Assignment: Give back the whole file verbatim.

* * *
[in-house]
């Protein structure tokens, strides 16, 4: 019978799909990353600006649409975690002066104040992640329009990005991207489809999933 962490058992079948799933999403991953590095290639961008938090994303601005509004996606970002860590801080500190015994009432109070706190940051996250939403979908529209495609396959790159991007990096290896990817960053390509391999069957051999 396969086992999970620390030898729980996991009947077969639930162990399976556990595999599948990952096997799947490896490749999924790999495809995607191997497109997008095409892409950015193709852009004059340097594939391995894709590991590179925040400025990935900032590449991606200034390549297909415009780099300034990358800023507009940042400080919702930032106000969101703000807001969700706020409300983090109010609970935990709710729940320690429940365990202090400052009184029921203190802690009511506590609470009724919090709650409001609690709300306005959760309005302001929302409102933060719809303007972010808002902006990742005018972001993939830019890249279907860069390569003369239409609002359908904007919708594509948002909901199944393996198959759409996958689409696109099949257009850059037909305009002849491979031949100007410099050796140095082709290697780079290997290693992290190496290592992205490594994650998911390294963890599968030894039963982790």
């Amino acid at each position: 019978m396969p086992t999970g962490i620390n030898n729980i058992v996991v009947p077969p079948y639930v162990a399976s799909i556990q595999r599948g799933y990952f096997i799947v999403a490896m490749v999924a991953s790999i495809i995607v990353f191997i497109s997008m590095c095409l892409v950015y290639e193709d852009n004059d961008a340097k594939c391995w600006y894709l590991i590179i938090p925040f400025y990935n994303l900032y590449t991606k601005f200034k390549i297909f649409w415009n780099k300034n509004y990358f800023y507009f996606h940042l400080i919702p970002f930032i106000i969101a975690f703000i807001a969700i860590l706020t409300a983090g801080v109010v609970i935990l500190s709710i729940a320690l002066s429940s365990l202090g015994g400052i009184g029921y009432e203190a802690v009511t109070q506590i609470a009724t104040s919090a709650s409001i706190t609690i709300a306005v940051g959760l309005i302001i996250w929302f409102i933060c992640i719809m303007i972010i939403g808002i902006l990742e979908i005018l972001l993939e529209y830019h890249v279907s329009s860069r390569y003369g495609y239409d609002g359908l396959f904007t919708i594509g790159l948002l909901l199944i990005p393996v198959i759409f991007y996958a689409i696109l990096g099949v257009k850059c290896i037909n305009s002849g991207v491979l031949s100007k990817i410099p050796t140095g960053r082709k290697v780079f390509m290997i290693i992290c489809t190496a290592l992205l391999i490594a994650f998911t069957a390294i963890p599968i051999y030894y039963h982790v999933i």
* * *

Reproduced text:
[in-house]
């Protein structure tokens, strides 16, 4: 019978799909990353600006649409975690002066104040992640329009990005991207489809999933 962490058992079948799933999403991953590095290639961008938090994303601005509004996606970002860590801080500190015994009432109070706190940051996250939403979908529209495609396959790159991007990096290896990817960053390509391999069957051999 396969086992999970620390030898729980996991009947077969639930162990399976556990595999599948990952096997799947490896490749999924790999495809995607191997497109997008095409892409950015193709852009004059340097594939391995894709590991590179925040400025990935900032590449991606200034390549297909415009780099300034990358800023507009940042400080919702930032106000969101703000807001969700706020409300983090109010609970935990709710729940320690429940365990202090400052009184029921203190802690009511506590609470009724919090709650409001609690709300306005959760309005302001929302409102933060719809303007972010808002902006990742005018972001993939830019890249279907860069390569003369239409609002359908904007919708594509948002909901199944393996198959759409996958689409696109099949257009850059037909305009002849491979031949100007410099050796140095082709290697780079290997290693992290190496290592992205490594994650998911390294963890599968030894039963982790």
């Amino acid at each position: 019978m396969p086992t999970g962490i620390n030898n729980i058992v996991v009947p077969p079948y639930v162990a399976s799909i556990q595999r599948g799933y990952f096997i799947v999403a490896m490749v999924a991953s790999i495809i995607v990353f191997i497109s997008m590095c095409l892409v950015y290639e193709d852009n004059d961008a340097k594939c391995w600006y894709l590991i590179i938090p925040f400025y990935n994303l900032y590449t991606k601005f200034k390549i297909f649409w415009n780099k300034n509004y990358f800023y507009f996606h940042l400080i919702p970002f930032i106000i969101a975690f703000i807001a969700i860590l706020t409300a983090g801080v109010v609970i935990l500190s709710i729940a320690l002066s429940s365990l202090g015994g400052i009184g029921y009432e203190a802690v009511t109070q506590i609470a009724t104040s919090a709650s409001i706190t609690i709300a306005v940051g959760l309005i302001i996250w929302f409102i933060c992640i719809m303007i972010i939403g808002i902006l990742e979908i005018l972001l993939e529209y830019h890249v279907s329009s860069r390569y003369g495609y239409d609002g359908l396959f904007t919708i594509g790159l948002l909901l199944i990005p393996v198959i759409f991007y996958a689409i696109l990096g099949v257009k850059c290896i037909n305009s002849g991207v491979l031949s100007k990817i410099p050796t140095g960053r082709k290697v780079f390509m290997i290693i992290c489809t190496a290592l992205l391999i490594a994650f998911t069957a390294i963890p599968i051999y030894y039963h982790v999933i």